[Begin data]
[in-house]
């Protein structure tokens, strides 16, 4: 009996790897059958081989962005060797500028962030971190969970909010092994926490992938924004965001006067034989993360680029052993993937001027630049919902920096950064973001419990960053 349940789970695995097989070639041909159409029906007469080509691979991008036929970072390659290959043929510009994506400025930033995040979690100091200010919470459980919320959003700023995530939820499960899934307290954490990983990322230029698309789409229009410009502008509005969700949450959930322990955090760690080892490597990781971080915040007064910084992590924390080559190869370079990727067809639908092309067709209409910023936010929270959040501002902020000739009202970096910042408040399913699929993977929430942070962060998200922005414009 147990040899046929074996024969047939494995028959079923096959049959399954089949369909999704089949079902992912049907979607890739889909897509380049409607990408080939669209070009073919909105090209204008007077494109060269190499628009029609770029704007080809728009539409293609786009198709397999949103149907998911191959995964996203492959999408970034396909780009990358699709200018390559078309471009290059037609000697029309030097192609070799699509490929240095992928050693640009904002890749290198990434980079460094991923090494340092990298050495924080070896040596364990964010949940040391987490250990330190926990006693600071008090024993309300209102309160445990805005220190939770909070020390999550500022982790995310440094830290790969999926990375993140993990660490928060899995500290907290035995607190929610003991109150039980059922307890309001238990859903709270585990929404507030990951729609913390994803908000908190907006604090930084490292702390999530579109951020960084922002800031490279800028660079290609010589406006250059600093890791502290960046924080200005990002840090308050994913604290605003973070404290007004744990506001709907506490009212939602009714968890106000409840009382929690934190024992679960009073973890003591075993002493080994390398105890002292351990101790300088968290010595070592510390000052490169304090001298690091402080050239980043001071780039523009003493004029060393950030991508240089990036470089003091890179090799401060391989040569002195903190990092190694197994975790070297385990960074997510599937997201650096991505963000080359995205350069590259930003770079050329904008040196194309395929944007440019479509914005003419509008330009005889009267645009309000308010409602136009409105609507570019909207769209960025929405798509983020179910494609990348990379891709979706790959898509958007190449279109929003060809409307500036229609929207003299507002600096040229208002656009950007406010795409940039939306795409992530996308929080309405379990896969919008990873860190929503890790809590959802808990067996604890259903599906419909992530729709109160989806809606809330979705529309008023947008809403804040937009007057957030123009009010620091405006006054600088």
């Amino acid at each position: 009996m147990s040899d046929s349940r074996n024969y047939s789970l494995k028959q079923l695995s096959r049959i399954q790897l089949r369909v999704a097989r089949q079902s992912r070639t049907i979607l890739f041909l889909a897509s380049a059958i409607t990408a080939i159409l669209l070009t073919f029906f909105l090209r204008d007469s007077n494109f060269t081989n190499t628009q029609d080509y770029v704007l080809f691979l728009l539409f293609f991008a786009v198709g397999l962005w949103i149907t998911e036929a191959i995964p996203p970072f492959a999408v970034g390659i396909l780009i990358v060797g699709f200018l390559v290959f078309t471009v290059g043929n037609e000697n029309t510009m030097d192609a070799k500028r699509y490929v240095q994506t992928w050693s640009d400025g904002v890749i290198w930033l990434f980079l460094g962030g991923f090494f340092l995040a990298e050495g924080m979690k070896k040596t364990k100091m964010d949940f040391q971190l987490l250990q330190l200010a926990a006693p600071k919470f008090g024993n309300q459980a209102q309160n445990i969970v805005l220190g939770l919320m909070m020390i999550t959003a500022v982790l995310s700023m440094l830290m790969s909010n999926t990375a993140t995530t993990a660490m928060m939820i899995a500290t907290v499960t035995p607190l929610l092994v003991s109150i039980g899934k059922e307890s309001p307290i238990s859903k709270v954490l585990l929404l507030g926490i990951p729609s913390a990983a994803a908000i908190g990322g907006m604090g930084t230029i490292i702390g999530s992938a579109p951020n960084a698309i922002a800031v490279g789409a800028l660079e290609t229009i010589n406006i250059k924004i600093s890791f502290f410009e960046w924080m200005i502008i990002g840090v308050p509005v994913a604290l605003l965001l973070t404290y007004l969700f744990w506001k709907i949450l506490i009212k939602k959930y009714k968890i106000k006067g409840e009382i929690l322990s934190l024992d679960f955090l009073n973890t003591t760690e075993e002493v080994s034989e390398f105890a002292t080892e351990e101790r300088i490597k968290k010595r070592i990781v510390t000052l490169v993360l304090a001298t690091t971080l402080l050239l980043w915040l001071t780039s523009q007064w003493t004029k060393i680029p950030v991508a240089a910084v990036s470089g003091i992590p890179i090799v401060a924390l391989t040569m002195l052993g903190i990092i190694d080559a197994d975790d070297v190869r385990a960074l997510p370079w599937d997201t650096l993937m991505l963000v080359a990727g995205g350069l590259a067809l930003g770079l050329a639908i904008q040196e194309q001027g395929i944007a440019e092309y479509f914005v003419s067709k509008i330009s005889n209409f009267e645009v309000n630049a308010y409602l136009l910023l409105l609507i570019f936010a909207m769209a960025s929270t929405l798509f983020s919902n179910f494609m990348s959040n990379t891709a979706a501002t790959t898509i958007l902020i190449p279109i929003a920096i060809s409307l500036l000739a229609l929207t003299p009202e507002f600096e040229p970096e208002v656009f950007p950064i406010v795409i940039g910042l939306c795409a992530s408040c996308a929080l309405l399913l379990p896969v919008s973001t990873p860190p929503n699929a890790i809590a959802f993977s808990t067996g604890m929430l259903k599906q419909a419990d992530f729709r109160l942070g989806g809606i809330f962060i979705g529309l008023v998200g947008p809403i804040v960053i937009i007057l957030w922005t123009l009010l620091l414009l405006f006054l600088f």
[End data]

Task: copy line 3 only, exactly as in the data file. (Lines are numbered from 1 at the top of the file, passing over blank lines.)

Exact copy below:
């Amino acid at each position: 009996m147990s040899d046929s349940r074996n024969y047939s789970l494995k028959q079923l695995s096959r049959i399954q790897l089949r369909v999704a097989r089949q079902s992912r070639t049907i979607l890739f041909l889909a897509s380049a059958i409607t990408a080939i159409l669209l070009t073919f029906f909105l090209r204008d007469s007077n494109f060269t081989n190499t628009q029609d080509y770029v704007l080809f691979l728009l539409f293609f991008a786009v198709g397999l962005w949103i149907t998911e036929a191959i995964p996203p970072f492959a999408v970034g390659i396909l780009i990358v060797g699709f200018l390559v290959f078309t471009v290059g043929n037609e000697n029309t510009m030097d192609a070799k500028r699509y490929v240095q994506t992928w050693s640009d400025g904002v890749i290198w930033l990434f980079l460094g962030g991923f090494f340092l995040a990298e050495g924080m979690k070896k040596t364990k100091m964010d949940f040391q971190l987490l250990q330190l200010a926990a006693p600071k919470f008090g024993n309300q459980a209102q309160n445990i969970v805005l220190g939770l919320m909070m020390i999550t959003a500022v982790l995310s700023m440094l830290m790969s909010n999926t990375a993140t995530t993990a660490m928060m939820i899995a500290t907290v499960t035995p607190l929610l092994v003991s109150i039980g899934k059922e307890s309001p307290i238990s859903k709270v954490l585990l929404l507030g926490i990951p729609s913390a990983a994803a908000i908190g990322g907006m604090g930084t230029i490292i702390g999530s992938a579109p951020n960084a698309i922002a800031v490279g789409a800028l660079e290609t229009i010589n406006i250059k924004i600093s890791f502290f410009e960046w924080m200005i502008i990002g840090v308050p509005v994913a604290l605003l965001l973070t404290y007004l969700f744990w506001k709907i949450l506490i009212k939602k959930y009714k968890i106000k006067g409840e009382i929690l322990s934190l024992d679960f955090l009073n973890t003591t760690e075993e002493v080994s034989e390398f105890a002292t080892e351990e101790r300088i490597k968290k010595r070592i990781v510390t000052l490169v993360l304090a001298t690091t971080l402080l050239l980043w915040l001071t780039s523009q007064w003493t004029k060393i680029p950030v991508a240089a910084v990036s470089g003091i992590p890179i090799v401060a924390l391989t040569m002195l052993g903190i990092i190694d080559a197994d975790d070297v190869r385990a960074l997510p370079w599937d997201t650096l993937m991505l963000v080359a990727g995205g350069l590259a067809l930003g770079l050329a639908i904008q040196e194309q001027g395929i944007a440019e092309y479509f914005v003419s067709k509008i330009s005889n209409f009267e645009v309000n630049a308010y409602l136009l910023l409105l609507i570019f936010a909207m769209a960025s929270t929405l798509f983020s919902n179910f494609m990348s959040n990379t891709a979706a501002t790959t898509i958007l902020i190449p279109i929003a920096i060809s409307l500036l000739a229609l929207t003299p009202e507002f600096e040229p970096e208002v656009f950007p950064i406010v795409i940039g910042l939306c795409a992530s408040c996308a929080l309405l399913l379990p896969v919008s973001t990873p860190p929503n699929a890790i809590a959802f993977s808990t067996g604890m929430l259903k599906q419909a419990d992530f729709r109160l942070g989806g809606i809330f962060i979705g529309l008023v998200g947008p809403i804040v960053i937009i007057l957030w922005t123009l009010l620091l414009l405006f006054l600088f």